Shekhar Gulati is a Java Consultant with over 5 years experience.He is currently working with Xebia India an Agile Software Development company.The postings on this site and on his blog are his own and do not necessarily represent opinion of his employer. His own blog is at http://whyjava.wordpress.com/ and you can follow him on twitter here. Shekhar has posted 25 posts at DZone. View Full User Profile

Avoid Spring Annotation Code Smell: Use Spring 3 Custom Annotations

10.27.2010
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With Spring 3, annotations are becoming the defacto standard for defining bean configuration. Annotations like @Configuration, @Bean allow you to create externalized configuration definitions in Java. It is equivalent to the configuration we define in XML. But as we use annotations, we start duplicating these annotations in different classes. For example, our UserService will have following declaration

@Service
@Scope(value = "prototype")
@Transactional(readOnly = true, rollbackFor = RuntimeException.class)
public class UserService {

}

In this bean definition we have configured UserService as a service component with prototype scope, with readonly transactions which will get roll-backed for RuntimeException. As our application evolves, we will have other classes with the same set of annotations  like

@Service
@Scope(value = "prototype")
@Transactional(readOnly = true, rollbackFor = RuntimeException.class)
public class RoleService {

}

This is a sort of code smell, as we are duplicating the same set of annotations in different classes. If, in future, we decide to change the transaction strategy i.e. making readonly equal to false, then we have to make changes in all the classes (supposing you need the same configuration in all classes). This type of problem can be solved by defining your own custom annotations. Custom annotations have different annotations applied to them. So, in our application we can have our own service annotation like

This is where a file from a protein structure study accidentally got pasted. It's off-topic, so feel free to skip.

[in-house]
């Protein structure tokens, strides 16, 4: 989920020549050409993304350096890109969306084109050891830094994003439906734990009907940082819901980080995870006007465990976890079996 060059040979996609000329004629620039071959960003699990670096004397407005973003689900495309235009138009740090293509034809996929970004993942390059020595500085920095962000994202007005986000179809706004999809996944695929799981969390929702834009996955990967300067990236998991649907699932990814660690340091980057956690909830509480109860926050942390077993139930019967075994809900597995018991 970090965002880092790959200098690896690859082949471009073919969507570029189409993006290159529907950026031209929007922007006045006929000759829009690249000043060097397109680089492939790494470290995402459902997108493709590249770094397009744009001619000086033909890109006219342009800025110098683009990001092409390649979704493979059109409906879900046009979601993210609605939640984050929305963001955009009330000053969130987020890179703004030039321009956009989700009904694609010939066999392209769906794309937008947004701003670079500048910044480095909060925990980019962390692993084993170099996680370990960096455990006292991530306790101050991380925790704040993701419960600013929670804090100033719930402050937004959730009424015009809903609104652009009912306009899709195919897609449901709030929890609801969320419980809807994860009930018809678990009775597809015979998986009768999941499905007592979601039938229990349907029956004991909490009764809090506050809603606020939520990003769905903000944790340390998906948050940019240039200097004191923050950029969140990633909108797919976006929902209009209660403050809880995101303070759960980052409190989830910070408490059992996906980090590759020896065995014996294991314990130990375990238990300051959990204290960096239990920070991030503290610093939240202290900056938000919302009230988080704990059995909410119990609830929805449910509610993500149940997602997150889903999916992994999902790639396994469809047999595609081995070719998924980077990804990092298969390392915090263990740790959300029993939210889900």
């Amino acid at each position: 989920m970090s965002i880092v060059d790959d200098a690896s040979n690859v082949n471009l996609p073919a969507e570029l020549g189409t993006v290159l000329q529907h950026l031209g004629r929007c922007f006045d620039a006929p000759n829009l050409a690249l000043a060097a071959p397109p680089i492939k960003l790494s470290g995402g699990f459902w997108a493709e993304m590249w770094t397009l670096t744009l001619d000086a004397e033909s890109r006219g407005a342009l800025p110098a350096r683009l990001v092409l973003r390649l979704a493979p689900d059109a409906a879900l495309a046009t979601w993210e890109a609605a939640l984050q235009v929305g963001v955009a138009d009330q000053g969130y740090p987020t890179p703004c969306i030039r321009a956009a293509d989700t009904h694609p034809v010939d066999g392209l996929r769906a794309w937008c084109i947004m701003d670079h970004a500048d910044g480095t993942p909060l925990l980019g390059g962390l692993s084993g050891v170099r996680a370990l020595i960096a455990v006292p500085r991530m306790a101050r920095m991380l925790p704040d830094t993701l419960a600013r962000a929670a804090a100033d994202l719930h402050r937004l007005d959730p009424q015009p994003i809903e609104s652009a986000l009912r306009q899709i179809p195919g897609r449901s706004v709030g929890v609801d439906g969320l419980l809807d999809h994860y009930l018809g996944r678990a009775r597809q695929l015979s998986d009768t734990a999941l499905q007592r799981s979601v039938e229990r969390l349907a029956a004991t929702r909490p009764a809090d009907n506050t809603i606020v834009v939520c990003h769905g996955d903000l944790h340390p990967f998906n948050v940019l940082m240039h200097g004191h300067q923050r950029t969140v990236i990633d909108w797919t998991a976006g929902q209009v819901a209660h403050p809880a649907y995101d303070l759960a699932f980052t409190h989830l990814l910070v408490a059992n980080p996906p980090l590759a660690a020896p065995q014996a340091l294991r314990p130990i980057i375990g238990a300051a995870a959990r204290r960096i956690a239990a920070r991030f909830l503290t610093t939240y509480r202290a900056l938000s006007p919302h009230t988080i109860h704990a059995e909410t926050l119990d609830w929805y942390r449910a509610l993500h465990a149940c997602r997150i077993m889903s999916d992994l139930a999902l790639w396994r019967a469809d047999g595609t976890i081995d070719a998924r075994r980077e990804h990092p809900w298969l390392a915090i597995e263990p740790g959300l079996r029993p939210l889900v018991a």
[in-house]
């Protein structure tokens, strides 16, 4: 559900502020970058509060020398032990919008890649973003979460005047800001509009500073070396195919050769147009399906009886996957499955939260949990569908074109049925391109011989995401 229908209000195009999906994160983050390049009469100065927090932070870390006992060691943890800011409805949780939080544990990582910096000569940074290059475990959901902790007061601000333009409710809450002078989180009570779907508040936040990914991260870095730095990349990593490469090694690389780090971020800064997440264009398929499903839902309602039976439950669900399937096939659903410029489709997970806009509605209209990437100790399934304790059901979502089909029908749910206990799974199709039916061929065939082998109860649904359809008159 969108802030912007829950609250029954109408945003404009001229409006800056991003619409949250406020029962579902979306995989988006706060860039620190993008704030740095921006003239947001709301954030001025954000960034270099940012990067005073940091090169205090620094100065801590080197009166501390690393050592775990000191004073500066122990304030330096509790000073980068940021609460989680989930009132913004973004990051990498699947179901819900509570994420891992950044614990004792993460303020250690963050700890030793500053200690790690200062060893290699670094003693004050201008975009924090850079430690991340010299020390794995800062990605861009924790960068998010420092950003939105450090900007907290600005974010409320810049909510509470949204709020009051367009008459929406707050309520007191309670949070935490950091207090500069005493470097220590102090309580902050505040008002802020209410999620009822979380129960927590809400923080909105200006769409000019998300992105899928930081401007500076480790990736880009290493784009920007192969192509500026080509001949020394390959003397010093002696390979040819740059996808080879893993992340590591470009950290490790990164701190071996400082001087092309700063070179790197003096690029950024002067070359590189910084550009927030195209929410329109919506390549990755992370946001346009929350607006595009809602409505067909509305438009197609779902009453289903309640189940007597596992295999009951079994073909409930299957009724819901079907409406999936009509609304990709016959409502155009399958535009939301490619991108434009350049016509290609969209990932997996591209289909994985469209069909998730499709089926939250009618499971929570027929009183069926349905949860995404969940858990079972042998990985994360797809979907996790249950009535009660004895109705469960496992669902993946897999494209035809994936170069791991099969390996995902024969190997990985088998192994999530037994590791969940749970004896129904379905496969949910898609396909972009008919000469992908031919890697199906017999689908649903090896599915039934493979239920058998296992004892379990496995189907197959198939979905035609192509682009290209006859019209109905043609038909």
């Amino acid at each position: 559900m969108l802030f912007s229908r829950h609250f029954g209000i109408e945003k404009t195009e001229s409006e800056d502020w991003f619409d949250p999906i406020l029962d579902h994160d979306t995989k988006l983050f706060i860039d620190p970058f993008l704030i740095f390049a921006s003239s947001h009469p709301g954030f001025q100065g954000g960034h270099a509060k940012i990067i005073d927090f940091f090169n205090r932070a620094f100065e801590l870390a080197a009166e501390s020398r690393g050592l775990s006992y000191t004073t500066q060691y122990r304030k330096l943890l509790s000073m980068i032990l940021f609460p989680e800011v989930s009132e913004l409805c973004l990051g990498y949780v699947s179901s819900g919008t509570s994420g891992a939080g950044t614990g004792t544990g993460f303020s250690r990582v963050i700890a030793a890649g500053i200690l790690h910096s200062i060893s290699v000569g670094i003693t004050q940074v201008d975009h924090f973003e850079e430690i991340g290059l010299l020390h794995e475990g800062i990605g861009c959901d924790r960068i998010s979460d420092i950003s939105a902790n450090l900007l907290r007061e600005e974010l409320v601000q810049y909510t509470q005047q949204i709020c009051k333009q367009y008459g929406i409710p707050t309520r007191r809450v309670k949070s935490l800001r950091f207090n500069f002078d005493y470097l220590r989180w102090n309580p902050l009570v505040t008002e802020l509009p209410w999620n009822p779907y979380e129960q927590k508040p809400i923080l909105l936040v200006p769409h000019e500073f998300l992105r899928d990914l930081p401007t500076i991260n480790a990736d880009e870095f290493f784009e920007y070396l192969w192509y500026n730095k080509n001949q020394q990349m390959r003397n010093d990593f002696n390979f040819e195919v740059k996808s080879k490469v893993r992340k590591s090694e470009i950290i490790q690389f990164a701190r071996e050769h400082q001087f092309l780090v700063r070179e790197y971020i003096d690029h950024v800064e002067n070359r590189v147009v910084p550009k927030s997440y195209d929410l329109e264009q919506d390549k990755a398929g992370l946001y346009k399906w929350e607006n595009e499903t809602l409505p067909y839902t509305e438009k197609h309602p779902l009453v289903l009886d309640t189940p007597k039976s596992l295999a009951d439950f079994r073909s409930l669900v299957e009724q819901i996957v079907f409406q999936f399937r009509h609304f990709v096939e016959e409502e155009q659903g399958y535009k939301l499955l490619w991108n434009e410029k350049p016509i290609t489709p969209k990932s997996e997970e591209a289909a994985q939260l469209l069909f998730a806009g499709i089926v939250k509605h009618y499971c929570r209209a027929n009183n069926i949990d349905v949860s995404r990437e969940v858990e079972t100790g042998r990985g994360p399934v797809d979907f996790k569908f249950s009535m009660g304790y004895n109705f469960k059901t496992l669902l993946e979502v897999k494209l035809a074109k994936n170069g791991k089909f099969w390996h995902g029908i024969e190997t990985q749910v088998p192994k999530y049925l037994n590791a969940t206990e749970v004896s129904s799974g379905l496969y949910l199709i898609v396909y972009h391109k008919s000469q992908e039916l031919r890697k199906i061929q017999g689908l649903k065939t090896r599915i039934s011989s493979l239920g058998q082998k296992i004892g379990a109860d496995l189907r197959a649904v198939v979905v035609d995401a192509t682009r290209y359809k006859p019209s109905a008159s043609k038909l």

@Service
@Scope(value = "prototype")
@Transactional(readOnly = true, rollbackFor = RuntimeException.class)
public @interface ReadOnlyService{

}

The best part of using custom annotations is that you don't have to make any configuration, Spring will auto detect that these beans are service components and everything will work fine. Custom Annotations are a very small feature added in Spring but are very useful. Next time you see your annotations code smell think about using custom annotations.

Published at DZone with permission of its author, Shekhar Gulati.

(Note: Opinions expressed in this article and its replies are the opinions of their respective authors and not those of DZone, Inc.)

Comments

Adedayo Abiodun replied on Wed, 2010/10/27 - 9:42am

Nice!! Wasn't aware of this.. Spring 3 seems an enticing release

Behrang Saeedzadeh replied on Wed, 2010/10/27 - 7:19pm

Nice, but I would have named the annotation ReadOnlyService.

Shekhar Gulati replied on Thu, 2010/10/28 - 12:20am in response to: Behrang Saeedzadeh

makes sense. I would change it. Thanks

Cliff Meyers replied on Sat, 2010/10/30 - 8:36pm

I believe you'll need to set the RetentionPolicy to your annotation to RUNTIME for this to work, depending on your configuration.

Khent Johnson replied on Fri, 2011/09/02 - 2:06pm

Great! This is so brilliant idea! Anyway, I like the term you used the "code smell". You clearly explained well the subject matter which touches the annotations. And the samples you added from your explanations makes the topic more easy to understand. Nicely done! GAR Labs

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